House Price Index
Market still frenetic but early signs of slowing due to record prices and lack of choice
- Price of property coming to market rises by a relatively modest 0.8% (+£2,509) this month, though still the largest rise at this time of year since 2015, and prices are now at a record in all countries and regions of Britain
- High prices combined with an all-time low in the number of available properties on agents’ books are starting to slow the market’s frenetic pace, with sales agreed in May 17% ahead of same period in 2019, slackening from April’s +45%
- Top-of-the-ladder buyers are more insulated from mass-market’s increasingly stretched affordability:
- Average prices up by £67,394 since March 2020 for properties in this sector (+12.3% compared to +7.5% for all properties)
- The number of sales agreed on properties over £500,000 in May was 49% above the same period in 2019, despite buyers knowing they will miss the maximum stamp duty saving that comes to an end in June
- Cash-rich relocators from more expensive areas also fuelling prices in fastest-growing regions:
- Welsh prices up by 14.6% since March 2020, and also the highest jump in buyer demand, up by 44%
- South West prices up by 11.4% with properties selling more quickly than ever recorded, resulting in fewest properties available for sale per estate agent of any region in England – just ten per agent branch
The price of property coming to the market rises by 0.8% (+£2,509) this month, pushing the national average to a new record high (£336,073) for the third consecutive month. This is a much smaller rise than last month’s 1.8% or April’s 2.1%, which alongside analysis of the activity of millions of home-movers on Rightmove, indicates an early sign of a slowing in the pace of the current hectic market. However it is still the largest rise at this time of year since 2015, buoyed by the strength of both the top end of the market and hotspot lifestyle change locations. This has resulted in new record highs for prices in all countries and regions of Britain, further stretching affordability for mass-market buyers whose ability to move is also affected by an unprecedented lack of choice of property to buy.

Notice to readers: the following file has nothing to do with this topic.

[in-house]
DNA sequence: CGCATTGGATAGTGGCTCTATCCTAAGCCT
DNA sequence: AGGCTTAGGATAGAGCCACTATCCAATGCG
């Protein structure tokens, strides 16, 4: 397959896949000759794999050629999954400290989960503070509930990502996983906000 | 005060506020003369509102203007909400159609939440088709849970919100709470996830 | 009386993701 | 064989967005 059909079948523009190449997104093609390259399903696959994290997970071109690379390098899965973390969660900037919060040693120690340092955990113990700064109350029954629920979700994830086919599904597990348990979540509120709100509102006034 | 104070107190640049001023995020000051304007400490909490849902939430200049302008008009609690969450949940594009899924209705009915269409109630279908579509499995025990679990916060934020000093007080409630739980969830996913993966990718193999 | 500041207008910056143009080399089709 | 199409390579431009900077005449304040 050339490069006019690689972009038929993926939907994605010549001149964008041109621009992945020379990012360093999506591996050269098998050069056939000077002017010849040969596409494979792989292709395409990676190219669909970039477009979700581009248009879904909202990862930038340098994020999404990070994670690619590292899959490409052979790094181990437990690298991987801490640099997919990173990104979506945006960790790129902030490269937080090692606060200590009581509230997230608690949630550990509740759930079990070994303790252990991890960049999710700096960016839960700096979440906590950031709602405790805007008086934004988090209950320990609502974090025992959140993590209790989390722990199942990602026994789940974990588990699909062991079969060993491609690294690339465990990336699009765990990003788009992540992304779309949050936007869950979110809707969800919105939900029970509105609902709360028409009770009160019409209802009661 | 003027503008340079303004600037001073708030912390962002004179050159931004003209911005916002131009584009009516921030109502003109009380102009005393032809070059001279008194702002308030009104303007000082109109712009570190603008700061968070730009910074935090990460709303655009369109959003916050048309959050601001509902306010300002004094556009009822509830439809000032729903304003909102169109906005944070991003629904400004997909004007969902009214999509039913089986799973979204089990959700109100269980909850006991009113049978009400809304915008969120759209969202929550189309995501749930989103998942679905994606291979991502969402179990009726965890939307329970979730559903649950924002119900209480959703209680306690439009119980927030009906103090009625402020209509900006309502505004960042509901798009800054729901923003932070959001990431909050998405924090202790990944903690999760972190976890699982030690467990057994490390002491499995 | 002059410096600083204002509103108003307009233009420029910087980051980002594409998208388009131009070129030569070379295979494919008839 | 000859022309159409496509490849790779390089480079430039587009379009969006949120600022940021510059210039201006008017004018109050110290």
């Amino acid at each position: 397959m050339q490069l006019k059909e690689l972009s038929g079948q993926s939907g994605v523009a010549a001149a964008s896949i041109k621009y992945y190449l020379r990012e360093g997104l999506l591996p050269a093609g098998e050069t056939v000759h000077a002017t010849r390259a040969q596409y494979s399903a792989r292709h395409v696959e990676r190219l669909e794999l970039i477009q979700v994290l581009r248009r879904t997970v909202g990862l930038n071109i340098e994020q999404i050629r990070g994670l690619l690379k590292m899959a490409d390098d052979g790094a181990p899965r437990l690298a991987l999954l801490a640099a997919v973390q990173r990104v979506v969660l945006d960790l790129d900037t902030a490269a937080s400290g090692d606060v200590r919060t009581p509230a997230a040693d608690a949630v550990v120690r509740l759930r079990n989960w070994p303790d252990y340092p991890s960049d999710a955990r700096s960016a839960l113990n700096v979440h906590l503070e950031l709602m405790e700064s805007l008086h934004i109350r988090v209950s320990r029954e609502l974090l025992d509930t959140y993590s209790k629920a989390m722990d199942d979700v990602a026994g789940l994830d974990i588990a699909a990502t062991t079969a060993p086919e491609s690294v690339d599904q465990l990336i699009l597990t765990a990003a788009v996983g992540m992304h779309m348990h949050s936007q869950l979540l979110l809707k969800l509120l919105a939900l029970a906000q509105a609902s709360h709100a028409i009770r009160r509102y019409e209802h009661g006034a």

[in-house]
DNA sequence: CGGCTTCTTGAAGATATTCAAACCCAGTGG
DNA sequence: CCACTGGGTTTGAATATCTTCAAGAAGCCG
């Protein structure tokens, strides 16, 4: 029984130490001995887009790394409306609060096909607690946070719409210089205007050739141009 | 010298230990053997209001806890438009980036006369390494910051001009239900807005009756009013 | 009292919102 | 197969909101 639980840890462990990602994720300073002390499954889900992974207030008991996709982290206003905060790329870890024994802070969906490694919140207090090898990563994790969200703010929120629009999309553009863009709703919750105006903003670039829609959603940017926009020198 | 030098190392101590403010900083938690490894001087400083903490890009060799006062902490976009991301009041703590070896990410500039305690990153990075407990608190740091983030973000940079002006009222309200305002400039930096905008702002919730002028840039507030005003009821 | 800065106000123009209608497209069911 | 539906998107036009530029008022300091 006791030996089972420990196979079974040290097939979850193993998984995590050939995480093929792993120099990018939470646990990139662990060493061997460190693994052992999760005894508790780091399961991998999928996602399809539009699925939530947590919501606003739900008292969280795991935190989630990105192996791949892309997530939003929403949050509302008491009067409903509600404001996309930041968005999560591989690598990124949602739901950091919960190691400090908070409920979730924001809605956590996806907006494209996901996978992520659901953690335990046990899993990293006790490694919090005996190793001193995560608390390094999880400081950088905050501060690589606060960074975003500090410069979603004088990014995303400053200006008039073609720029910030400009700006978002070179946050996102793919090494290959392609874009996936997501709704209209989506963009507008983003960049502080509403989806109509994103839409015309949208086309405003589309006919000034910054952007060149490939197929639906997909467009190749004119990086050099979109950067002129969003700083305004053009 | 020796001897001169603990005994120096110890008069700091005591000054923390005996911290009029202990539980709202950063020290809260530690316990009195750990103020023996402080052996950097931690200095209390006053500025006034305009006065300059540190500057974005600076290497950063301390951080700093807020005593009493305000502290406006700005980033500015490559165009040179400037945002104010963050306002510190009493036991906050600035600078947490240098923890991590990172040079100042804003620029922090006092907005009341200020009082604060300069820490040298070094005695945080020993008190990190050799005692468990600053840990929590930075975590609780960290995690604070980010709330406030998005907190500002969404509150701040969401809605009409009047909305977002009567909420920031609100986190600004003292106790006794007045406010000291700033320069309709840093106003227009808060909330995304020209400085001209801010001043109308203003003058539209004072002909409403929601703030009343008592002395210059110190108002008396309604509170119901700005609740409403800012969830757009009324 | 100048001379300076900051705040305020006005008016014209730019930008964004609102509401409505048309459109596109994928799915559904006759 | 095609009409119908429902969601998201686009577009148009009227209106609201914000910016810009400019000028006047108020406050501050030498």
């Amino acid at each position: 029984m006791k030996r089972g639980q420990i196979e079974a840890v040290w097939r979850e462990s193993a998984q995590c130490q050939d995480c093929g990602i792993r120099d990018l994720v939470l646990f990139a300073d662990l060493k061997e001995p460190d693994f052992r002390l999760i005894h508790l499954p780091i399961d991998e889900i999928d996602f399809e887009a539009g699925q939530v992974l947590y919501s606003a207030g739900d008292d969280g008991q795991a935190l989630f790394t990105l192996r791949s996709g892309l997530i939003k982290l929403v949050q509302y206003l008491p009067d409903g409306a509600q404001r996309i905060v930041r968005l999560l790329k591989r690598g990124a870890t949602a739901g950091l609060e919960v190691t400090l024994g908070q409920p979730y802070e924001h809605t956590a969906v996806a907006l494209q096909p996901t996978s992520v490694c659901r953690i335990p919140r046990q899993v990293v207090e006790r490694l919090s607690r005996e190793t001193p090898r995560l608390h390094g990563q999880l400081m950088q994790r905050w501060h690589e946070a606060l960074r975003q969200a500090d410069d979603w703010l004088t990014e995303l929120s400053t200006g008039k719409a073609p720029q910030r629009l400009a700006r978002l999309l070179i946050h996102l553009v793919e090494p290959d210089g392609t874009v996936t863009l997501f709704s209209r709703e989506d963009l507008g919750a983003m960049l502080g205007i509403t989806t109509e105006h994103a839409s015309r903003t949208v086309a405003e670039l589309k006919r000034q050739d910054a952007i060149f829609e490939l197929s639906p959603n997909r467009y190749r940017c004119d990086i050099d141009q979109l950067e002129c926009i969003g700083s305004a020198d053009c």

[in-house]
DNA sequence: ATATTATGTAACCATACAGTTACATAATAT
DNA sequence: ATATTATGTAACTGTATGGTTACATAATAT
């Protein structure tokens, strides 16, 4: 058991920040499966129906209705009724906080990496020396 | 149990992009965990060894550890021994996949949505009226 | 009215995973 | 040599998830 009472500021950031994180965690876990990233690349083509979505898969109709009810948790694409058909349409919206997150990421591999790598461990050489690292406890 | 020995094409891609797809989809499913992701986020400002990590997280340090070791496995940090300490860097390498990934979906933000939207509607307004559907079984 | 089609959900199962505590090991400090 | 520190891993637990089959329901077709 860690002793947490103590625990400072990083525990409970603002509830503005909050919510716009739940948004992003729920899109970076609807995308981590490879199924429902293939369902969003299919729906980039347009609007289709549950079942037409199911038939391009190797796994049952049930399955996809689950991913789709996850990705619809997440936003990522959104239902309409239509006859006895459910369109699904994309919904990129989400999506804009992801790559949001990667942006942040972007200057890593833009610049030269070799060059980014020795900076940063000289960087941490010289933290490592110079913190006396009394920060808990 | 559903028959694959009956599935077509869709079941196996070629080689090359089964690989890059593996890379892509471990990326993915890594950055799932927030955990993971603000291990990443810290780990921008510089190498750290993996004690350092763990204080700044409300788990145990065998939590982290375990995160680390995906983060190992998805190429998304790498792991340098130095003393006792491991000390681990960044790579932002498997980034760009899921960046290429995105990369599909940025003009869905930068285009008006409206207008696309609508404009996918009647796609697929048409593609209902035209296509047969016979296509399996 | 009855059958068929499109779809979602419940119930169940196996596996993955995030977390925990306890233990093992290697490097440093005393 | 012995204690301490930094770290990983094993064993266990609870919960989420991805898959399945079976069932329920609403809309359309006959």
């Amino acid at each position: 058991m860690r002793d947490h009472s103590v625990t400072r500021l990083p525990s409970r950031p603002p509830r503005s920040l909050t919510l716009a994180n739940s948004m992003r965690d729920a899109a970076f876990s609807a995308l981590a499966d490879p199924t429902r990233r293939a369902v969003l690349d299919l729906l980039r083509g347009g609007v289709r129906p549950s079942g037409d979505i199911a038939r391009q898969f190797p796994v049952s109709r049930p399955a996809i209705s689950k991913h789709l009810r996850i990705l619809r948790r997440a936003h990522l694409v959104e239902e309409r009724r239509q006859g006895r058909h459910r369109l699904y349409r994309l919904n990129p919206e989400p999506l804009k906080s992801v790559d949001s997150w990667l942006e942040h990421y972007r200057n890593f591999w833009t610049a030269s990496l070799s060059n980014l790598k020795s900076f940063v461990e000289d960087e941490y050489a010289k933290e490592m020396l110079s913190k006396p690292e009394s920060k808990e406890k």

Tim Bannister, Rightmove’s Director of Property Data comments: “Buyer demand remains very strong, though with an all-time low in the number of properties available for sale on estate agents’ books and new stock at higher than ever average prices, there are early signs of a slowing in the frenetic pace. Since the market re-opened last May in England we have seen huge jumps in the numbers of sales being agreed, but these are now rising at a slower pace. Record low interest rates and stamp duty tax reliefs have helped many to afford higher prices, satisfying their pent-up desires for a new home fit for a new era. Some of that demand has now been met, and the phasing out of stamp duty reliefs has also taken away some of the urgency to move, though our high traffic and search data indicate that there is still strong buyer demand. However, higher prices combined with a lack of fresh choice coming to market are reducing some buyers’ ability or desire to move, and while we expect the market to remain robust, there are early signs of a slackening in the incredible pace of activity that we’ve seen over the last year. This super-charged activity cannot go on forever, but we expect the market to remain vigorous for at least the remainder of the year.”
Buyer demand continues to outstrip supply, and the market’s size is constrained until supply picks up again. The number of sales agreed by estate agents in May was 17% ahead of the comparable period of 2019, a slackening of the pace recorded in April when sales agreed were 45% higher than in April 2019 (2019 is the best comparison year since the market was effectively suspended until mid-May 2020). The average number of properties available for sale per estate agency branch is at an all-time low of just 17, falling even further from the record low of 19 in the previous month. This chronic shortage of choice of property to buy means that the number of sales agreed is bound to diminish unless that supply is replaced. While the number of sellers coming to market picked up in March and April, this uptick in new supply has failed to continue in recent weeks, with the number of properties coming to market now down by 17% on the comparable period in 2019.